Italy is a fascinating place.
It has its habits and its customs, and they vary from region to region and town to town.
But there are two things which never change from one end of the peninsula to the other: the creativity and the ingenuity of the Italian people.
I was listening to the radio while having breakfast when a news item caught my attention. My coffee went cold, my dunked biscuit grew soggy and sank beneath the waves as I listened in awe to the latest scam in this delightfully corrupt and eternally surprising country…
Oh, I forget to say: Italian creativity and ingenuity are not always laudable.
This is what I heard: “A new scandal in Rome. Police made arrests in the ATAC company, which runs the public transport system in the capital city…”
I am always interested in scams and scandals. There’s a new one every day. As I said, there is no end to the creativity and ingenuity of the Italian people. And when it comes to anything criminal, Italian creativity and ingenuity often soar to new heights.
A scandal in Rome? On buses and trains? What might they be doing – kidnapping passengers and holding them to ransom, underpaying on fuel contracts, stealing the seats and tyres?
It was a great deal more bizarre. Italian creativity and ingenuity have a lot to answer for. The news went on “…They are accused of cloning bus tickets.” Cloning what? A strange way to make money, you might think. Especially as fare dodging on buses in Rome is commonplace, almost universal. Many Romans make a single ticket go a very long way. They simply hold it in their hand, stand close beside the franking machine, and only put the ticket into the machine if an inspector gets on the vehicle. As there are very few bus inspectors in Rome – I don’t remember ever having seen one – you can travel on a single ticket for weeks, months, or years.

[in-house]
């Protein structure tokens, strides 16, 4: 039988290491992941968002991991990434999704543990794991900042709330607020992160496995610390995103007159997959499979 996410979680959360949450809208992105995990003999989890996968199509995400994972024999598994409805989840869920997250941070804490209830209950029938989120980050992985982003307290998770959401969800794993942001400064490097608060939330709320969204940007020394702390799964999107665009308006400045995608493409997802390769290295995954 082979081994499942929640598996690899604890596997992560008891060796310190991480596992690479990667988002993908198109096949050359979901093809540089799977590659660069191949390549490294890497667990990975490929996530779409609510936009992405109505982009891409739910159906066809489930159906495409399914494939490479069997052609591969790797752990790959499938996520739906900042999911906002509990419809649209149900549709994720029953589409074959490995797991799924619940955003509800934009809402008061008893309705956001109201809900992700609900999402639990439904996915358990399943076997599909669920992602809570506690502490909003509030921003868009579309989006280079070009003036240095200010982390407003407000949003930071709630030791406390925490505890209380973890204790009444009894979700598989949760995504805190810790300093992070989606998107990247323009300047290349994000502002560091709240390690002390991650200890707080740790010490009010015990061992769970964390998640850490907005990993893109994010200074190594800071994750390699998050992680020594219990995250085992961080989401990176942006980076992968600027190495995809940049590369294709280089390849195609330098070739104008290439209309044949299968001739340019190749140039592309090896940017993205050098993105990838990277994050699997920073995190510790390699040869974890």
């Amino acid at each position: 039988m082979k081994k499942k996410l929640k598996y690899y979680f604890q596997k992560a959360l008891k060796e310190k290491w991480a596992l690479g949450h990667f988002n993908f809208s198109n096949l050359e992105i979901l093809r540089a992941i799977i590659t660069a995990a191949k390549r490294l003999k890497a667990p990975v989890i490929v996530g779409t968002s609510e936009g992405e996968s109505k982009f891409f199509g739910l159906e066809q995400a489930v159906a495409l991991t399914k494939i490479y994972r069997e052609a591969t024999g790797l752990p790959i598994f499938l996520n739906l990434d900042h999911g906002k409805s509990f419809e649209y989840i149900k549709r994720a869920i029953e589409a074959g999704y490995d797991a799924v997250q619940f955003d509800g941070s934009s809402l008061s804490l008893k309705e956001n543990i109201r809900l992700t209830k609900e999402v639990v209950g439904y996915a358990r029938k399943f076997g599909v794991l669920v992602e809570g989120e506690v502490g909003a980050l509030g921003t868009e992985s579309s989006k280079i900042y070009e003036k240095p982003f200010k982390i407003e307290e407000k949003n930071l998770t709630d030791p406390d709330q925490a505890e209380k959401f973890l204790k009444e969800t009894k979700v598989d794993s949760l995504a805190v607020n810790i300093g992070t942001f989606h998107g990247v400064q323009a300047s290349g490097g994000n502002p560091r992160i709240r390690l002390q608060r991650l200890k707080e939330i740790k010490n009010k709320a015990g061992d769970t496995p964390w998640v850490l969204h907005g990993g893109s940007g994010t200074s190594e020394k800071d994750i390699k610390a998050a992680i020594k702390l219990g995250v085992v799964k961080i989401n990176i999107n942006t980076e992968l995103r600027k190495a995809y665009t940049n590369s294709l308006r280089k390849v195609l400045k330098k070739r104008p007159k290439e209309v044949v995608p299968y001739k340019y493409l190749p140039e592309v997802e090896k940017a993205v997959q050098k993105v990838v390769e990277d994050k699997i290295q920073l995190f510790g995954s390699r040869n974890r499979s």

So, where does the creative ingenuity come in?
Well, the men who ran the company were printing the tickets…
That is, they were cloning copies from legitimate tickets, then distributing the fakes through authorised ticket-sellers. When the cash came back, they simply siphoned off the illicit profits. It appears that this has been a standard practice in Rome for at least thirteen years. And how much were they making by cloning tickets? Well, the estimate was €70 million a year…
And where was the money going?
Holidays to Ibiza, ice-cream for the kids, fur coats for the missis?
This was much more creative, much more ingenious. The money was going into a political slush fund for the use of a still unnamed political party – probably right wing, as there was another huge scandal in the same public transport company a couple of years ago. It was discovered that the Lord Mayor was filling the management, ticket offices and bus drivers’ seats of the ATAC company with over two hundred of his relatives and friends…
False bus tickets funding political extravagance?
That’s what it amounts to, and I love it!
Just think, all that creativity, all that ingenuity.
Vivaldi, Palladio, Caravaggio, the ticket.collector...
Sometimes you have an idea, a nice idea, but a short idea…
What do you do with it? Well, you can incorporate in a novel, develop it into something longer, or you can leave it as it is…
If you leave it as it is, there’s only one thing you can do with it: give it away FREE!